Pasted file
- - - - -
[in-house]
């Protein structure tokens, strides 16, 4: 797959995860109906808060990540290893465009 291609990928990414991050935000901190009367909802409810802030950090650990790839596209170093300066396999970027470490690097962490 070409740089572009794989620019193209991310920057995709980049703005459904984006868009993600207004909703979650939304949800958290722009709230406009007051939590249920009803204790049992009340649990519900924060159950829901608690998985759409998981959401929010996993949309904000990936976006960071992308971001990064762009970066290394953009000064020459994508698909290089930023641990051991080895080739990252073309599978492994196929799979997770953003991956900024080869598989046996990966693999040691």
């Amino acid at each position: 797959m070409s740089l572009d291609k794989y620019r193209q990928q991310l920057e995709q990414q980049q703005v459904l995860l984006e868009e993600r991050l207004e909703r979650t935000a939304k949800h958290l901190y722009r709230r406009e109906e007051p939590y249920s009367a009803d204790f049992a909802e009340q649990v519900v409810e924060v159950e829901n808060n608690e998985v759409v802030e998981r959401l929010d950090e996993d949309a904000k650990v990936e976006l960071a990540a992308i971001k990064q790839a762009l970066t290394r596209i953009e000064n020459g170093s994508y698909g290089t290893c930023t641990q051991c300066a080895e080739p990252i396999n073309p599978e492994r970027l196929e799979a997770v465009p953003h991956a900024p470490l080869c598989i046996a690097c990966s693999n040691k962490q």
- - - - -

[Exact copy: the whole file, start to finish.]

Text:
[in-house]
């Protein structure tokens, strides 16, 4: 797959995860109906808060990540290893465009 291609990928990414991050935000901190009367909802409810802030950090650990790839596209170093300066396999970027470490690097962490 070409740089572009794989620019193209991310920057995709980049703005459904984006868009993600207004909703979650939304949800958290722009709230406009007051939590249920009803204790049992009340649990519900924060159950829901608690998985759409998981959401929010996993949309904000990936976006960071992308971001990064762009970066290394953009000064020459994508698909290089930023641990051991080895080739990252073309599978492994196929799979997770953003991956900024080869598989046996990966693999040691």
């Amino acid at each position: 797959m070409s740089l572009d291609k794989y620019r193209q990928q991310l920057e995709q990414q980049q703005v459904l995860l984006e868009e993600r991050l207004e909703r979650t935000a939304k949800h958290l901190y722009r709230r406009e109906e007051p939590y249920s009367a009803d204790f049992a909802e009340q649990v519900v409810e924060v159950e829901n808060n608690e998985v759409v802030e998981r959401l929010d950090e996993d949309a904000k650990v990936e976006l960071a990540a992308i971001k990064q790839a762009l970066t290394r596209i953009e000064n020459g170093s994508y698909g290089t290893c930023t641990q051991c300066a080895e080739p990252i396999n073309p599978e492994r970027l196929e799979a997770v465009p953003h991956a900024p470490l080869c598989i046996a690097c990966s693999n040691k962490q």